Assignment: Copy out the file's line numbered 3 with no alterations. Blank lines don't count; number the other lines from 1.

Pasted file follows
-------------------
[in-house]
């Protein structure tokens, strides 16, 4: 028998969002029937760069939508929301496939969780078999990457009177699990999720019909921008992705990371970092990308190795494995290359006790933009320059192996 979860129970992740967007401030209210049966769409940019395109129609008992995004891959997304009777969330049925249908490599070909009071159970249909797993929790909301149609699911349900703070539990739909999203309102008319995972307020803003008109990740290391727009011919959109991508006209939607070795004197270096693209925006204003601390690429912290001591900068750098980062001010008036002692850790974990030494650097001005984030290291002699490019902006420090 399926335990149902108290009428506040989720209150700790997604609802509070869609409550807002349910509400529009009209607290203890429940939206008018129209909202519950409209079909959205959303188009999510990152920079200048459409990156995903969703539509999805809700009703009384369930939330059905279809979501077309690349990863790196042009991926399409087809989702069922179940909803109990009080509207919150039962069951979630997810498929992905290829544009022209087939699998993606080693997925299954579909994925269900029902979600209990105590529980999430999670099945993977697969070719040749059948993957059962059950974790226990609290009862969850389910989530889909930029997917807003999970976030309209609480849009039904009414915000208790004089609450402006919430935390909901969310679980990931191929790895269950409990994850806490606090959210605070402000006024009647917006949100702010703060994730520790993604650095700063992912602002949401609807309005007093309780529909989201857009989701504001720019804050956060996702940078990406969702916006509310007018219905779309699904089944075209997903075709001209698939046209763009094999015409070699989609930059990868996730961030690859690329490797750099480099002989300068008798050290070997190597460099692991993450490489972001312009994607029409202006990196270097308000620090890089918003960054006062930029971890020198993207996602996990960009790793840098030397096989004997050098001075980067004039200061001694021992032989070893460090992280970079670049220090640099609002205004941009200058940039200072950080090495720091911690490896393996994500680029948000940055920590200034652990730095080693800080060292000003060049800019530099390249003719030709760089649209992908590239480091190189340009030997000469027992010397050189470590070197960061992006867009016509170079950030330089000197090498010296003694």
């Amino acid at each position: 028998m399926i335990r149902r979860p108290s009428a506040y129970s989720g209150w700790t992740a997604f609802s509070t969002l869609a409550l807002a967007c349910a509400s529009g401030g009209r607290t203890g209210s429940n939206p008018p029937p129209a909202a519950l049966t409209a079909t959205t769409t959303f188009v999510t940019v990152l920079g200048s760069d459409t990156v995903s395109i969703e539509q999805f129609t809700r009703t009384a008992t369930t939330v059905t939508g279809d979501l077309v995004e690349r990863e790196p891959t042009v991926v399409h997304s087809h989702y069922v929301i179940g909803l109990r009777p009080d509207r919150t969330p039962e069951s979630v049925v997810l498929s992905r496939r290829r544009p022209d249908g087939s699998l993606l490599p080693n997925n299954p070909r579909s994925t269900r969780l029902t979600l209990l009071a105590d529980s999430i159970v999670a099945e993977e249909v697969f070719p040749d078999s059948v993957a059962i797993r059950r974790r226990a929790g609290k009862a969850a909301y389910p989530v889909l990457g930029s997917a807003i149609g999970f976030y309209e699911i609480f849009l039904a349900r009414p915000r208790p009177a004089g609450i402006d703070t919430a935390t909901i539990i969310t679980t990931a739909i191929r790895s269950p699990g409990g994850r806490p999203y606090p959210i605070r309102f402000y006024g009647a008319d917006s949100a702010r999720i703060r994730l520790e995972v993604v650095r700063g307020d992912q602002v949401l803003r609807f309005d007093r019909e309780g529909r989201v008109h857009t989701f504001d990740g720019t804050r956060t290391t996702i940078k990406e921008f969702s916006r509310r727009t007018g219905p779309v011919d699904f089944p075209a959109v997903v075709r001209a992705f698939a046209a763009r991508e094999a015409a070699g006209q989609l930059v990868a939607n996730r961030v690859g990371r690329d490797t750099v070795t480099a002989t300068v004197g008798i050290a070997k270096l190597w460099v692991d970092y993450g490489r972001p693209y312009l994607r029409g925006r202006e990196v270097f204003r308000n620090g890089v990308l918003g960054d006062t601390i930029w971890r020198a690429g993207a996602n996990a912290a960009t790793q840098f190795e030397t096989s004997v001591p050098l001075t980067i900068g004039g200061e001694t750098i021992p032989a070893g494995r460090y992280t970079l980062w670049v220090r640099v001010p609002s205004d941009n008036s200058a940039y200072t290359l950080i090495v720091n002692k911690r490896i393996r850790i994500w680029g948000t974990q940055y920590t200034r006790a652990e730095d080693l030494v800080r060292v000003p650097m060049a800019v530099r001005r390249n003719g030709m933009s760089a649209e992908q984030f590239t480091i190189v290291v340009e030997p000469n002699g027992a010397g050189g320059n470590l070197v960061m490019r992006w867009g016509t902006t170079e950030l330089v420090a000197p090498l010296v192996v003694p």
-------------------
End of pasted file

């Amino acid at each position: 028998m399926i335990r149902r979860p108290s009428a506040y129970s989720g209150w700790t992740a997604f609802s509070t969002l869609a409550l807002a967007c349910a509400s529009g401030g009209r607290t203890g209210s429940n939206p008018p029937p129209a909202a519950l049966t409209a079909t959205t769409t959303f188009v999510t940019v990152l920079g200048s760069d459409t990156v995903s395109i969703e539509q999805f129609t809700r009703t009384a008992t369930t939330v059905t939508g279809d979501l077309v995004e690349r990863e790196p891959t042009v991926v399409h997304s087809h989702y069922v929301i179940g909803l109990r009777p009080d509207r919150t969330p039962e069951s979630v049925v997810l498929s992905r496939r290829r544009p022209d249908g087939s699998l993606l490599p080693n997925n299954p070909r579909s994925t269900r969780l029902t979600l209990l009071a105590d529980s999430i159970v999670a099945e993977e249909v697969f070719p040749d078999s059948v993957a059962i797993r059950r974790r226990a929790g609290k009862a969850a909301y389910p989530v889909l990457g930029s997917a807003i149609g999970f976030y309209e699911i609480f849009l039904a349900r009414p915000r208790p009177a004089g609450i402006d703070t919430a935390t909901i539990i969310t679980t990931a739909i191929r790895s269950p699990g409990g994850r806490p999203y606090p959210i605070r309102f402000y006024g009647a008319d917006s949100a702010r999720i703060r994730l520790e995972v993604v650095r700063g307020d992912q602002v949401l803003r609807f309005d007093r019909e309780g529909r989201v008109h857009t989701f504001d990740g720019t804050r956060t290391t996702i940078k990406e921008f969702s916006r509310r727009t007018g219905p779309v011919d699904f089944p075209a959109v997903v075709r001209a992705f698939a046209a763009r991508e094999a015409a070699g006209q989609l930059v990868a939607n996730r961030v690859g990371r690329d490797t750099v070795t480099a002989t300068v004197g008798i050290a070997k270096l190597w460099v692991d970092y993450g490489r972001p693209y312009l994607r029409g925006r202006e990196v270097f204003r308000n620090g890089v990308l918003g960054d006062t601390i930029w971890r020198a690429g993207a996602n996990a912290a960009t790793q840098f190795e030397t096989s004997v001591p050098l001075t980067i900068g004039g200061e001694t750098i021992p032989a070893g494995r460090y992280t970079l980062w670049v220090r640099v001010p609002s205004d941009n008036s200058a940039y200072t290359l950080i090495v720091n002692k911690r490896i393996r850790i994500w680029g948000t974990q940055y920590t200034r006790a652990e730095d080693l030494v800080r060292v000003p650097m060049a800019v530099r001005r390249n003719g030709m933009s760089a649209e992908q984030f590239t480091i190189v290291v340009e030997p000469n002699g027992a010397g050189g320059n470590l070197v960061m490019r992006w867009g016509t902006t170079e950030l330089v420090a000197p090498l010296v192996v003694p």